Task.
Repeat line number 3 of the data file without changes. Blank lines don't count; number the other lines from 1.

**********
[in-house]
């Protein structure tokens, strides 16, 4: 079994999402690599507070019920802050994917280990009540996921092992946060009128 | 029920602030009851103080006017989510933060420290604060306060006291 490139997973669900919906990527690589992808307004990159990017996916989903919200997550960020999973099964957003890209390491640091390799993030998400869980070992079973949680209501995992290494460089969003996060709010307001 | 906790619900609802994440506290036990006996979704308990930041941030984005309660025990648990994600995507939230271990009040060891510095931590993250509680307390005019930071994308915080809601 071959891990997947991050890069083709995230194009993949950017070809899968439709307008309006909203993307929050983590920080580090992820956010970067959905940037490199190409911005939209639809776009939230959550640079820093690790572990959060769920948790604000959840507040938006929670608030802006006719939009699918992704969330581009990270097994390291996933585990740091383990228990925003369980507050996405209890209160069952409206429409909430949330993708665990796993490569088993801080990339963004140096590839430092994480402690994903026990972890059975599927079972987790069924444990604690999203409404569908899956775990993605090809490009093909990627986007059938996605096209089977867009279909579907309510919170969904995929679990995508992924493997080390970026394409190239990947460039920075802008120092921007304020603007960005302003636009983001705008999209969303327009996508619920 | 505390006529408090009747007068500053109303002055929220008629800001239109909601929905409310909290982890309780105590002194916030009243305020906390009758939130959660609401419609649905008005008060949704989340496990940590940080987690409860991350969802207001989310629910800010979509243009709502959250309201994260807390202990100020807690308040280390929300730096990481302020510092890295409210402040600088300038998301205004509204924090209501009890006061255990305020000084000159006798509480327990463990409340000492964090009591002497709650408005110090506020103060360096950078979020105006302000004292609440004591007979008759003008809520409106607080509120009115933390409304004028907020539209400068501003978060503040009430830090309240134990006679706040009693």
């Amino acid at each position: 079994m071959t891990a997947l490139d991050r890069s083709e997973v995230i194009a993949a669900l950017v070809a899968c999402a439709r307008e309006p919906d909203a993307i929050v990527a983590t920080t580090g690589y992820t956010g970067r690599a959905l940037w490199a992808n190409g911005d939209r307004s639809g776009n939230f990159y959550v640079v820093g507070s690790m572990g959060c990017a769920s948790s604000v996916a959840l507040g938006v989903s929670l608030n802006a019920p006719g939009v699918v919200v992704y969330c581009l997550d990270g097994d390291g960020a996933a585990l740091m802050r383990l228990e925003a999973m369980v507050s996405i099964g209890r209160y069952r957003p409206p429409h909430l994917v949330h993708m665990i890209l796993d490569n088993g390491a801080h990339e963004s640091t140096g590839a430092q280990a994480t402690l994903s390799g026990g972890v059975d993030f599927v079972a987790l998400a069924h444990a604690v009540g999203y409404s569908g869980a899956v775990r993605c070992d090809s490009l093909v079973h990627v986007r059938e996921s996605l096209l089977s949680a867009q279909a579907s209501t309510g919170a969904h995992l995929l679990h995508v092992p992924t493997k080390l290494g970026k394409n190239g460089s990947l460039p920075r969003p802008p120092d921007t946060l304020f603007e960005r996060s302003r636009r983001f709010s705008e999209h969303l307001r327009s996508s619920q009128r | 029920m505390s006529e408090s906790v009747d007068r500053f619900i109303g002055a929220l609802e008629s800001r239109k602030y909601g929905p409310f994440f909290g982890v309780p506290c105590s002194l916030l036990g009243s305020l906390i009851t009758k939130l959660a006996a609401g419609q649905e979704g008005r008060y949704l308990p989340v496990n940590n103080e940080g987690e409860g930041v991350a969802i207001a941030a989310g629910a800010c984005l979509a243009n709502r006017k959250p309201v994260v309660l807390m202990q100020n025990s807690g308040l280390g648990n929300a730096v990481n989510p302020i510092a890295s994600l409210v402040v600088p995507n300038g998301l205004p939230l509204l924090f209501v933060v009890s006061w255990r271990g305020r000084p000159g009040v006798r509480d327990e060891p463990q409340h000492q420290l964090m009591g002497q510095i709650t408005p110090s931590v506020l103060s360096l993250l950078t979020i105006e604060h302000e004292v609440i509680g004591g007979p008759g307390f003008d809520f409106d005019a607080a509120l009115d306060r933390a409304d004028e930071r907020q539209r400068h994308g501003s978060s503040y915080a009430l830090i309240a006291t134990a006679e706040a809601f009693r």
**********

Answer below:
């Amino acid at each position: 079994m071959t891990a997947l490139d991050r890069s083709e997973v995230i194009a993949a669900l950017v070809a899968c999402a439709r307008e309006p919906d909203a993307i929050v990527a983590t920080t580090g690589y992820t956010g970067r690599a959905l940037w490199a992808n190409g911005d939209r307004s639809g776009n939230f990159y959550v640079v820093g507070s690790m572990g959060c990017a769920s948790s604000v996916a959840l507040g938006v989903s929670l608030n802006a019920p006719g939009v699918v919200v992704y969330c581009l997550d990270g097994d390291g960020a996933a585990l740091m802050r383990l228990e925003a999973m369980v507050s996405i099964g209890r209160y069952r957003p409206p429409h909430l994917v949330h993708m665990i890209l796993d490569n088993g390491a801080h990339e963004s640091t140096g590839a430092q280990a994480t402690l994903s390799g026990g972890v059975d993030f599927v079972a987790l998400a069924h444990a604690v009540g999203y409404s569908g869980a899956v775990r993605c070992d090809s490009l093909v079973h990627v986007r059938e996921s996605l096209l089977s949680a867009q279909a579907s209501t309510g919170a969904h995992l995929l679990h995508v092992p992924t493997k080390l290494g970026k394409n190239g460089s990947l460039p920075r969003p802008p120092d921007t946060l304020f603007e960005r996060s302003r636009r983001f709010s705008e999209h969303l307001r327009s996508s619920q009128r | 029920m505390s006529e408090s906790v009747d007068r500053f619900i109303g002055a929220l609802e008629s800001r239109k602030y909601g929905p409310f994440f909290g982890v309780p506290c105590s002194l916030l036990g009243s305020l906390i009851t009758k939130l959660a006996a609401g419609q649905e979704g008005r008060y949704l308990p989340v496990n940590n103080e940080g987690e409860g930041v991350a969802i207001a941030a989310g629910a800010c984005l979509a243009n709502r006017k959250p309201v994260v309660l807390m202990q100020n025990s807690g308040l280390g648990n929300a730096v990481n989510p302020i510092a890295s994600l409210v402040v600088p995507n300038g998301l205004p939230l509204l924090f209501v933060v009890s006061w255990r271990g305020r000084p000159g009040v006798r509480d327990e060891p463990q409340h000492q420290l964090m009591g002497q510095i709650t408005p110090s931590v506020l103060s360096l993250l950078t979020i105006e604060h302000e004292v609440i509680g004591g007979p008759g307390f003008d809520f409106d005019a607080a509120l009115d306060r933390a409304d004028e930071r907020q539209r400068h994308g501003s978060s503040y915080a009430l830090i309240a006291t134990a006679e706040a809601f009693r």